Matthews in his book of memoirs tells of social drinking in St. Louis in what might be called the “pre-saloon” days. This was in the early ‘60s.
“At that time,” he wrote, “excessive drinking at social gatherings was more common than now. Everybody kept wine and spirits on their sideboards, and the merchants, banks and insurance companies also kept them, free to all. I remember a party at a St. Louis home. That night, or rather the next morning, many carriages were upset or driven the wrong way, as each driver had a bottle of champagne.”
Matthews has frequently expressed his belief that prohibition will be a good thing if by enforcement or by the creation of sentiment in its favor the people can be brought to a state of mind in which they will want to do without liquor. He believes prohibition would be more successful if it were world wide.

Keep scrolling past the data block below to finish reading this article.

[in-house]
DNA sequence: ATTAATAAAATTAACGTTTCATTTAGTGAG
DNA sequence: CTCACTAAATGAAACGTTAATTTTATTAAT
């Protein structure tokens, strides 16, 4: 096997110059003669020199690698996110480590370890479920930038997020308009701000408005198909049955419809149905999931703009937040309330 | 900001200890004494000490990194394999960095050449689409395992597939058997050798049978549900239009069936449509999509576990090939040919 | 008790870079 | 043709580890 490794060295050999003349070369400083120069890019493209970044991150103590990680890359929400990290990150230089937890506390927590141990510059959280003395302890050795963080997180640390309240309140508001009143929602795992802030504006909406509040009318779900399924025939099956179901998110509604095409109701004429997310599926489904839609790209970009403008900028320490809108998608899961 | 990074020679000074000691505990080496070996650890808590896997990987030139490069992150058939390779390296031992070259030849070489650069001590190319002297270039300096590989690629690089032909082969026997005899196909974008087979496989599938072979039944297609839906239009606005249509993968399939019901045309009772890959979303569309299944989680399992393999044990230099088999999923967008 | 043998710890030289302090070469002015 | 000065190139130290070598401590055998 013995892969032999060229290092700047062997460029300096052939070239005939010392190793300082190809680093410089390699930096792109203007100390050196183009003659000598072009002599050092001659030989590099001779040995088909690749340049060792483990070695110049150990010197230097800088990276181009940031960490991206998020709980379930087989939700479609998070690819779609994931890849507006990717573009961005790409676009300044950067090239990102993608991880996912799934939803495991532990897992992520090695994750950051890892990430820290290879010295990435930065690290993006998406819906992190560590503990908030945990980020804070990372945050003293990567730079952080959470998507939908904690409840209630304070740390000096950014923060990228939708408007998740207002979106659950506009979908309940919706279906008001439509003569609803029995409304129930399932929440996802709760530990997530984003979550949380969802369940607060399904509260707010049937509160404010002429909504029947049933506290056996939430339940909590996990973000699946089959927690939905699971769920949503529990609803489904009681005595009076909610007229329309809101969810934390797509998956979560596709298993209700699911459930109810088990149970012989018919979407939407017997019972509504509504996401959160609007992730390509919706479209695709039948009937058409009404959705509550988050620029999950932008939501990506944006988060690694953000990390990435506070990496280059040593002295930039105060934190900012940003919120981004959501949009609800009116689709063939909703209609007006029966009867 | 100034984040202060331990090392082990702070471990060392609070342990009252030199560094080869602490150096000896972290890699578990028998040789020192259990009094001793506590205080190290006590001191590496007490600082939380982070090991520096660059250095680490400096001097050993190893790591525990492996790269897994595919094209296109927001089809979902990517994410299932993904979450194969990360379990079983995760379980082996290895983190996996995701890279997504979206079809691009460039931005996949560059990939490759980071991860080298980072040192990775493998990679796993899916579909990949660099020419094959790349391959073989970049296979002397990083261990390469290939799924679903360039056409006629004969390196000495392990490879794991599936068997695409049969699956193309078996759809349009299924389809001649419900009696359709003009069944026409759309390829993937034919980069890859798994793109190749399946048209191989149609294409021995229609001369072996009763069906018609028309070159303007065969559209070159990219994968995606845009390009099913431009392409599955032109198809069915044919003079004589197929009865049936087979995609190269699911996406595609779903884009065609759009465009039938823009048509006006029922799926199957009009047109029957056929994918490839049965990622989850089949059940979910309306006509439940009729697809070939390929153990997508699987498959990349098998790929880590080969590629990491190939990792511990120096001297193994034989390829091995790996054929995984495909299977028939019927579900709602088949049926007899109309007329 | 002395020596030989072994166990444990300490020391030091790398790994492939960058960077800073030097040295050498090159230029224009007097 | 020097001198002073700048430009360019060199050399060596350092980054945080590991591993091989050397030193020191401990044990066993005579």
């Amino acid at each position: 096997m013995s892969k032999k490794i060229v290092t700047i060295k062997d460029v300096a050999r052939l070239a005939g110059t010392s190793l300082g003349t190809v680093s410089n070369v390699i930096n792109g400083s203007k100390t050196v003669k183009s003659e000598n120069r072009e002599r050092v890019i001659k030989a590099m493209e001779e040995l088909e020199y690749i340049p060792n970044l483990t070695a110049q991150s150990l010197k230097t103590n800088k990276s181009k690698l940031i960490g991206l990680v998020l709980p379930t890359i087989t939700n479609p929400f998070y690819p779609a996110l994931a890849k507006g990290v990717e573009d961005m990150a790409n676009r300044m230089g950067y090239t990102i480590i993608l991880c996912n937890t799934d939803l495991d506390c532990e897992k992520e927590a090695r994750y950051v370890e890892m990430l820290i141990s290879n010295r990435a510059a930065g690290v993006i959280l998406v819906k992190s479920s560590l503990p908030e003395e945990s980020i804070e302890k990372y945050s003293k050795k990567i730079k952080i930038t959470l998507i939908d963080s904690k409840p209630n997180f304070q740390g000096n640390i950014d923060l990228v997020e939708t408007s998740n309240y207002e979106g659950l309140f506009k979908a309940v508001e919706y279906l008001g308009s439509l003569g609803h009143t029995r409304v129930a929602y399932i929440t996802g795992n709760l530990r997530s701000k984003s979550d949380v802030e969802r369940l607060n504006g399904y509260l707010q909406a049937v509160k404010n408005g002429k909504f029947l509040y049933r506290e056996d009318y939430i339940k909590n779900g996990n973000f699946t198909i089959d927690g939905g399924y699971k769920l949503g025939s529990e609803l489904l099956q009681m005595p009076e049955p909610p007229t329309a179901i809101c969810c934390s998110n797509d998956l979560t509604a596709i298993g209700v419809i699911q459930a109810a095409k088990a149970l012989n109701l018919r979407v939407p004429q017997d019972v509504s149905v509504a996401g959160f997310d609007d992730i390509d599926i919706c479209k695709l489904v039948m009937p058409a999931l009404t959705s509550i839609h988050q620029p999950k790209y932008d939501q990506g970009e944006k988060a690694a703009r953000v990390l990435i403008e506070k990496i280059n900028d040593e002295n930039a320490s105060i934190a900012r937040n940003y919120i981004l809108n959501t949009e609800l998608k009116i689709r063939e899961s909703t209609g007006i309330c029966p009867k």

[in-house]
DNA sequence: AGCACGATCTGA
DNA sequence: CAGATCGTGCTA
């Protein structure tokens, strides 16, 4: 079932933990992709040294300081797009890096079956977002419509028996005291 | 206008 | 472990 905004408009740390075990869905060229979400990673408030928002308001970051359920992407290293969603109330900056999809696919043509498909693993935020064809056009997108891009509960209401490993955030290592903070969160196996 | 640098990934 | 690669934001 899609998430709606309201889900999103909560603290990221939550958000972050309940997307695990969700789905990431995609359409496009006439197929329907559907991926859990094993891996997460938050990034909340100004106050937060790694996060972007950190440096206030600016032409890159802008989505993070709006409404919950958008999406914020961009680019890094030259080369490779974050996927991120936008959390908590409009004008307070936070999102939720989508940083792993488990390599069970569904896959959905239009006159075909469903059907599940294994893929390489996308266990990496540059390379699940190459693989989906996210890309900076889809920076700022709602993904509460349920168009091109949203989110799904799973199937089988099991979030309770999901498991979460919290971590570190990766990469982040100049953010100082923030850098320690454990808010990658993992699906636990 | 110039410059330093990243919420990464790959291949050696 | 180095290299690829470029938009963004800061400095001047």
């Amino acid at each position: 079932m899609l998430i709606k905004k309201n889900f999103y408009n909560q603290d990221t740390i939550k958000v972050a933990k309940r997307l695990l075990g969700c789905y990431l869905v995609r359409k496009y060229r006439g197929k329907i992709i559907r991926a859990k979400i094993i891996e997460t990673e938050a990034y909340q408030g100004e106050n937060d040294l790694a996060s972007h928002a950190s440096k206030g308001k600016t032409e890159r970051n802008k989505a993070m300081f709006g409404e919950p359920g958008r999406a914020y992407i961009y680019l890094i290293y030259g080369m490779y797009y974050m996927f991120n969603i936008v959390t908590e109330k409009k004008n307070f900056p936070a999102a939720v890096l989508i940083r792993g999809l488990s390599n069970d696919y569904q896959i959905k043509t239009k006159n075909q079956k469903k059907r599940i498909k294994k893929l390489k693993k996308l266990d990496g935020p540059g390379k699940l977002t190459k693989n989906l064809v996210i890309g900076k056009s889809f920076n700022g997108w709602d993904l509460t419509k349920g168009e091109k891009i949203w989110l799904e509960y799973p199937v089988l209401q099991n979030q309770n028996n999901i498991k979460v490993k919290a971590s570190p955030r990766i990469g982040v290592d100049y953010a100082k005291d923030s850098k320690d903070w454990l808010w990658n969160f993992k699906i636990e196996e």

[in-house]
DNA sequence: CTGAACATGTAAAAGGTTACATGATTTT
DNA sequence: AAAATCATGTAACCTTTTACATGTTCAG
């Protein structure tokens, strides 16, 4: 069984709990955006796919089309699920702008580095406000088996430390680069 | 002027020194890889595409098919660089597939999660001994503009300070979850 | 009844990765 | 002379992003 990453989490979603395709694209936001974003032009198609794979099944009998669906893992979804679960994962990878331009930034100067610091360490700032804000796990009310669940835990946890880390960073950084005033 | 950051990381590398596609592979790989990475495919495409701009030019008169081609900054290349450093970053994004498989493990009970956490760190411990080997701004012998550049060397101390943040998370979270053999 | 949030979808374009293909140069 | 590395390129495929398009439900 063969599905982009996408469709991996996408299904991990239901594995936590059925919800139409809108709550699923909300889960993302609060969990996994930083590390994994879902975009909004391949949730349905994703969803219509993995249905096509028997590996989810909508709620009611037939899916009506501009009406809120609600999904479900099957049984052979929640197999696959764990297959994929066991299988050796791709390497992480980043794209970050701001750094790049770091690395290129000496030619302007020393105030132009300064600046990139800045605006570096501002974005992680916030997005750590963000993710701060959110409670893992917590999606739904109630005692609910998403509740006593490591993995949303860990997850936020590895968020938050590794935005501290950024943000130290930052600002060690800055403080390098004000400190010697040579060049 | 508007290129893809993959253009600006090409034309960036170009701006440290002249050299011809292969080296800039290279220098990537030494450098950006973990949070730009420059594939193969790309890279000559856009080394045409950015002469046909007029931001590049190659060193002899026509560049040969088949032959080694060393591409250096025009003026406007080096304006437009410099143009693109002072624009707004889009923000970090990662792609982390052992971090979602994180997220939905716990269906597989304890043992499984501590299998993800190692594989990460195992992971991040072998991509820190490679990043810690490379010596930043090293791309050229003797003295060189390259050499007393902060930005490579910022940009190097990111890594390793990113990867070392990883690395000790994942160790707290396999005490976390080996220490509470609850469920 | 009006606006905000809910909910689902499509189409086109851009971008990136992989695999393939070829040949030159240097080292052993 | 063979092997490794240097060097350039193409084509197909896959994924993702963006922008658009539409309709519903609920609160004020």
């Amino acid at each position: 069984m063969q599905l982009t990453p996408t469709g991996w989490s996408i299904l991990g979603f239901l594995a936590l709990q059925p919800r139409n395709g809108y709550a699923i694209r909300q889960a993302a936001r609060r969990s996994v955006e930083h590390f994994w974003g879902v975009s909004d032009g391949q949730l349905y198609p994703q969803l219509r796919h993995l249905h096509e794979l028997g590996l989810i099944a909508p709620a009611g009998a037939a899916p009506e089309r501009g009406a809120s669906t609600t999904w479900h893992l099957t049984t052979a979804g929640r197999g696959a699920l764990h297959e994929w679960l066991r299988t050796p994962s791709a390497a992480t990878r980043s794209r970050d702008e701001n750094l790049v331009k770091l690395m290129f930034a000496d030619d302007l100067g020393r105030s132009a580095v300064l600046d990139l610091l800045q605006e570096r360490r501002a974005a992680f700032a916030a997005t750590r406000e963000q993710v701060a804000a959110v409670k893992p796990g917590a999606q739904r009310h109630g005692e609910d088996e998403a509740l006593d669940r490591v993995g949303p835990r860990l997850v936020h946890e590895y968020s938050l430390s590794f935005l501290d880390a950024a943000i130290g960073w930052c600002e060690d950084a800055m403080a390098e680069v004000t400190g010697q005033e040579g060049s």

Was Always Healthy.
In the latest extended interviews which he was able to give Matthews was asked to what he attributed his long life.
“That is something I have never thought about,” he said. “I have been so healthy all the time that I did not give much thought to what I did to stay that way. I might say that I never did eat too much and always took plenty of exercise.”
No elaborate preparation of the 102nd birthday next Wednesday has been made. There will be a dinner for Matthews and those relatives who can be here for the occasion.
Matthews’ children are Mrs. Robert Lee Morton, of Webster Groves; Mrs. Saunders Norvell, of Larchmont, N. Y.; Mrs. Lucy Chambers, of Rolla, Mo.; Leonard, Claude and William Matthews, of St. Louis, and Edmund Matthews of Nogales, Mex. He has 25 grandchildren and five great-grandchildren. Mrs. Matthews died in 1918.